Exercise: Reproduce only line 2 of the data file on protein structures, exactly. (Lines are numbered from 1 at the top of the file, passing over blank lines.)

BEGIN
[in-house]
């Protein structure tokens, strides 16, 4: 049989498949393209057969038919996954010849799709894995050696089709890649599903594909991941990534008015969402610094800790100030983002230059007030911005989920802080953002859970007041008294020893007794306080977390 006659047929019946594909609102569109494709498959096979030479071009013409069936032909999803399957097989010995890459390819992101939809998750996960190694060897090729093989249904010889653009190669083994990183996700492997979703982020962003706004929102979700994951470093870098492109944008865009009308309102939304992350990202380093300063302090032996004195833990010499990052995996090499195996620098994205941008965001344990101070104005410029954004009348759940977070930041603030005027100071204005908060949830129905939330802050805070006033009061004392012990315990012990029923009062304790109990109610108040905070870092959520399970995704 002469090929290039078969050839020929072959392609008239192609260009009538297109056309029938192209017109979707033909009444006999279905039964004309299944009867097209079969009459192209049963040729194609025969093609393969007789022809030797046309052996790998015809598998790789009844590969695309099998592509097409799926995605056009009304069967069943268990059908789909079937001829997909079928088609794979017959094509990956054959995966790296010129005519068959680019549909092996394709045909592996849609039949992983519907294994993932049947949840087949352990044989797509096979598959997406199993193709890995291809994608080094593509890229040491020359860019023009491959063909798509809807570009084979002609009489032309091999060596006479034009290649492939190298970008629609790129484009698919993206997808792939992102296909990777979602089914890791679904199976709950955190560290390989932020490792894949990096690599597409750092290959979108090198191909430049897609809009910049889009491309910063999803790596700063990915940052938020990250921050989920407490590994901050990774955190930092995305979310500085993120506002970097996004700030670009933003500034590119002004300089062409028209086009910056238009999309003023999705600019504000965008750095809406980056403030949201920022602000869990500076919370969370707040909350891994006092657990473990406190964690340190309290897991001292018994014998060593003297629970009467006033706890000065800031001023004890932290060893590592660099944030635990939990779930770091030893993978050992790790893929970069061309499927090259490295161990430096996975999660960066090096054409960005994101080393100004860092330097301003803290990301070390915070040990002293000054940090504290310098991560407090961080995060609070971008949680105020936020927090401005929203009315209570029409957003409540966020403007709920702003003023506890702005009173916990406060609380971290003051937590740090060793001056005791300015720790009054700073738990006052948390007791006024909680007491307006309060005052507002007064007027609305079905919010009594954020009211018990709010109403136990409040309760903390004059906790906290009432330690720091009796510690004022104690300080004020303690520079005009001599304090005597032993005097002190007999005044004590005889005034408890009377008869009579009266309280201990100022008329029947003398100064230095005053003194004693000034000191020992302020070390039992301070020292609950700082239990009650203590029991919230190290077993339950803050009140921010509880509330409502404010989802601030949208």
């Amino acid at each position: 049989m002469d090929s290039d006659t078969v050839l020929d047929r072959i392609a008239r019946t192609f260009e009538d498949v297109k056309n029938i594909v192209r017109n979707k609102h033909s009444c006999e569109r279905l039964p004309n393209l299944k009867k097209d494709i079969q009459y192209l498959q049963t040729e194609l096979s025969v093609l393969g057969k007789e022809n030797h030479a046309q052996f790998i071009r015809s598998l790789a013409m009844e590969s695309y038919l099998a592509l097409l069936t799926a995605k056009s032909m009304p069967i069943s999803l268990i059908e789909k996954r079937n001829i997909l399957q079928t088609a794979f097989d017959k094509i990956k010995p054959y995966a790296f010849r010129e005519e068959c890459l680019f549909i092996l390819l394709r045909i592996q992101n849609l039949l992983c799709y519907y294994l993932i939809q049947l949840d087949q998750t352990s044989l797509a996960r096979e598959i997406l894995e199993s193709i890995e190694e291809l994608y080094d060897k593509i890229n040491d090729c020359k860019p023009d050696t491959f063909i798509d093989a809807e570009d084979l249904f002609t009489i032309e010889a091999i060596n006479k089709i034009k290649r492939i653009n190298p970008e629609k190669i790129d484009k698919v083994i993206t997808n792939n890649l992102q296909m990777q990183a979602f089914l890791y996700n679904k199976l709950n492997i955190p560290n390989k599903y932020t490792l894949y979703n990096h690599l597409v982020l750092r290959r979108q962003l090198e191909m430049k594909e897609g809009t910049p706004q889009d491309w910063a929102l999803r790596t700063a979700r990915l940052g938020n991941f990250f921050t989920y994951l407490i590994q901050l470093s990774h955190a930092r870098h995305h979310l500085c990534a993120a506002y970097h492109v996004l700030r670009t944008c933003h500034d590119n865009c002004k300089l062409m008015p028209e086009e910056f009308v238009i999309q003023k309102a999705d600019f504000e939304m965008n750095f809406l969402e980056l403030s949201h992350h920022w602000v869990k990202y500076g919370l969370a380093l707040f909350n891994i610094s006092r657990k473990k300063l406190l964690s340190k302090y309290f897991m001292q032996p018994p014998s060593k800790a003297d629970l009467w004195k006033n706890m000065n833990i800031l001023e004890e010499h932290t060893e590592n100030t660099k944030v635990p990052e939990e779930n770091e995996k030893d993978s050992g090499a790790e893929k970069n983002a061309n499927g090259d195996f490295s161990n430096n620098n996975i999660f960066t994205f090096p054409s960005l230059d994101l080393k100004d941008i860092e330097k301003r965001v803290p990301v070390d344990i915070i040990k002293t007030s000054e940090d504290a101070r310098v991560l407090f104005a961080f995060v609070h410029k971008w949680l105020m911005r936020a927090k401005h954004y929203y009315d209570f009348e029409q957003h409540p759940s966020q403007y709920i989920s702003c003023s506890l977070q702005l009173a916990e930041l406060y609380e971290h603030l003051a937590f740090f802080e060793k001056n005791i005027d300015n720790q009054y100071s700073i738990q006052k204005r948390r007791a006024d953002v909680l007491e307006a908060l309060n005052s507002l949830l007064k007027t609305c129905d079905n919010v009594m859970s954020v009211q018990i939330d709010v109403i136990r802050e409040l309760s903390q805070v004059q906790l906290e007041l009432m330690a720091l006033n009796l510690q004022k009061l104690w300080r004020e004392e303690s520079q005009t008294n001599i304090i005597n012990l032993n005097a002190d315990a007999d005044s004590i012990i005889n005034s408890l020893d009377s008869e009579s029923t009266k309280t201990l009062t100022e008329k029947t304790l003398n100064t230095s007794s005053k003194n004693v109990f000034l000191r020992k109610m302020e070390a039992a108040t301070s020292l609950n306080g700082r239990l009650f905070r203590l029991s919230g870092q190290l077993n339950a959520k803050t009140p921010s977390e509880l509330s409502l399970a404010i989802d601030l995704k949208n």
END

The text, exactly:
């Protein structure tokens, strides 16, 4: 049989498949393209057969038919996954010849799709894995050696089709890649599903594909991941990534008015969402610094800790100030983002230059007030911005989920802080953002859970007041008294020893007794306080977390 006659047929019946594909609102569109494709498959096979030479071009013409069936032909999803399957097989010995890459390819992101939809998750996960190694060897090729093989249904010889653009190669083994990183996700492997979703982020962003706004929102979700994951470093870098492109944008865009009308309102939304992350990202380093300063302090032996004195833990010499990052995996090499195996620098994205941008965001344990101070104005410029954004009348759940977070930041603030005027100071204005908060949830129905939330802050805070006033009061004392012990315990012990029923009062304790109990109610108040905070870092959520399970995704 002469090929290039078969050839020929072959392609008239192609260009009538297109056309029938192209017109979707033909009444006999279905039964004309299944009867097209079969009459192209049963040729194609025969093609393969007789022809030797046309052996790998015809598998790789009844590969695309099998592509097409799926995605056009009304069967069943268990059908789909079937001829997909079928088609794979017959094509990956054959995966790296010129005519068959680019549909092996394709045909592996849609039949992983519907294994993932049947949840087949352990044989797509096979598959997406199993193709890995291809994608080094593509890229040491020359860019023009491959063909798509809807570009084979002609009489032309091999060596006479034009290649492939190298970008629609790129484009698919993206997808792939992102296909990777979602089914890791679904199976709950955190560290390989932020490792894949990096690599597409750092290959979108090198191909430049897609809009910049889009491309910063999803790596700063990915940052938020990250921050989920407490590994901050990774955190930092995305979310500085993120506002970097996004700030670009933003500034590119002004300089062409028209086009910056238009999309003023999705600019504000965008750095809406980056403030949201920022602000869990500076919370969370707040909350891994006092657990473990406190964690340190309290897991001292018994014998060593003297629970009467006033706890000065800031001023004890932290060893590592660099944030635990939990779930770091030893993978050992790790893929970069061309499927090259490295161990430096996975999660960066090096054409960005994101080393100004860092330097301003803290990301070390915070040990002293000054940090504290310098991560407090961080995060609070971008949680105020936020927090401005929203009315209570029409957003409540966020403007709920702003003023506890702005009173916990406060609380971290003051937590740090060793001056005791300015720790009054700073738990006052948390007791006024909680007491307006309060005052507002007064007027609305079905919010009594954020009211018990709010109403136990409040309760903390004059906790906290009432330690720091009796510690004022104690300080004020303690520079005009001599304090005597032993005097002190007999005044004590005889005034408890009377008869009579009266309280201990100022008329029947003398100064230095005053003194004693000034000191020992302020070390039992301070020292609950700082239990009650203590029991919230190290077993339950803050009140921010509880509330409502404010989802601030949208």